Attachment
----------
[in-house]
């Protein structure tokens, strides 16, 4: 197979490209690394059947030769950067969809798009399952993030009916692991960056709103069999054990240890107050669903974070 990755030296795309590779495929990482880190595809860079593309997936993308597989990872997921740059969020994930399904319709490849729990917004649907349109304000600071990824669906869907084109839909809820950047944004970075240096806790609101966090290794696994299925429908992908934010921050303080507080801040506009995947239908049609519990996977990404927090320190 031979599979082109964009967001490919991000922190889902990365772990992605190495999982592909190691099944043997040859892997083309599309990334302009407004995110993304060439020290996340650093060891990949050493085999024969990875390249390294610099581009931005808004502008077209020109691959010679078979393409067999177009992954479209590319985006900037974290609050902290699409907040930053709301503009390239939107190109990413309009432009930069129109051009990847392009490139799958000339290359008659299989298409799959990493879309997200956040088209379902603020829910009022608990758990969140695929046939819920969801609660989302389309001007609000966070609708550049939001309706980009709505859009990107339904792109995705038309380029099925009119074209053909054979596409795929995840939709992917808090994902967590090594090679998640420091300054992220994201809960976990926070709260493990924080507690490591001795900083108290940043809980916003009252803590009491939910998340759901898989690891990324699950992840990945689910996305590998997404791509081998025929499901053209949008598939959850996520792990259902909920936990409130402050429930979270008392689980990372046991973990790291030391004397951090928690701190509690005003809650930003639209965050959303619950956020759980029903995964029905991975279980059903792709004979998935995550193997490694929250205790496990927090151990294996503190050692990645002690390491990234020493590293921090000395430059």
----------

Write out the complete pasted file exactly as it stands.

[in-house]
């Protein structure tokens, strides 16, 4: 197979490209690394059947030769950067969809798009399952993030009916692991960056709103069999054990240890107050669903974070 990755030296795309590779495929990482880190595809860079593309997936993308597989990872997921740059969020994930399904319709490849729990917004649907349109304000600071990824669906869907084109839909809820950047944004970075240096806790609101966090290794696994299925429908992908934010921050303080507080801040506009995947239908049609519990996977990404927090320190 031979599979082109964009967001490919991000922190889902990365772990992605190495999982592909190691099944043997040859892997083309599309990334302009407004995110993304060439020290996340650093060891990949050493085999024969990875390249390294610099581009931005808004502008077209020109691959010679078979393409067999177009992954479209590319985006900037974290609050902290699409907040930053709301503009390239939107190109990413309009432009930069129109051009990847392009490139799958000339290359008659299989298409799959990493879309997200956040088209379902603020829910009022608990758990969140695929046939819920969801609660989302389309001007609000966070609708550049939001309706980009709505859009990107339904792109995705038309380029099925009119074209053909054979596409795929995840939709992917808090994902967590090594090679998640420091300054992220994201809960976990926070709260493990924080507690490591001795900083108290940043809980916003009252803590009491939910998340759901898989690891990324699950992840990945689910996305590998997404791509081998025929499901053209949008598939959850996520792990259902909920936990409130402050429930979270008392689980990372046991973990790291030391004397951090928690701190509690005003809650930003639209965050959303619950956020759980029903995964029905991975279980059903792709004979998935995550193997490694929250205790496990927090151990294996503190050692990645002690390491990234020493590293921090000395430059």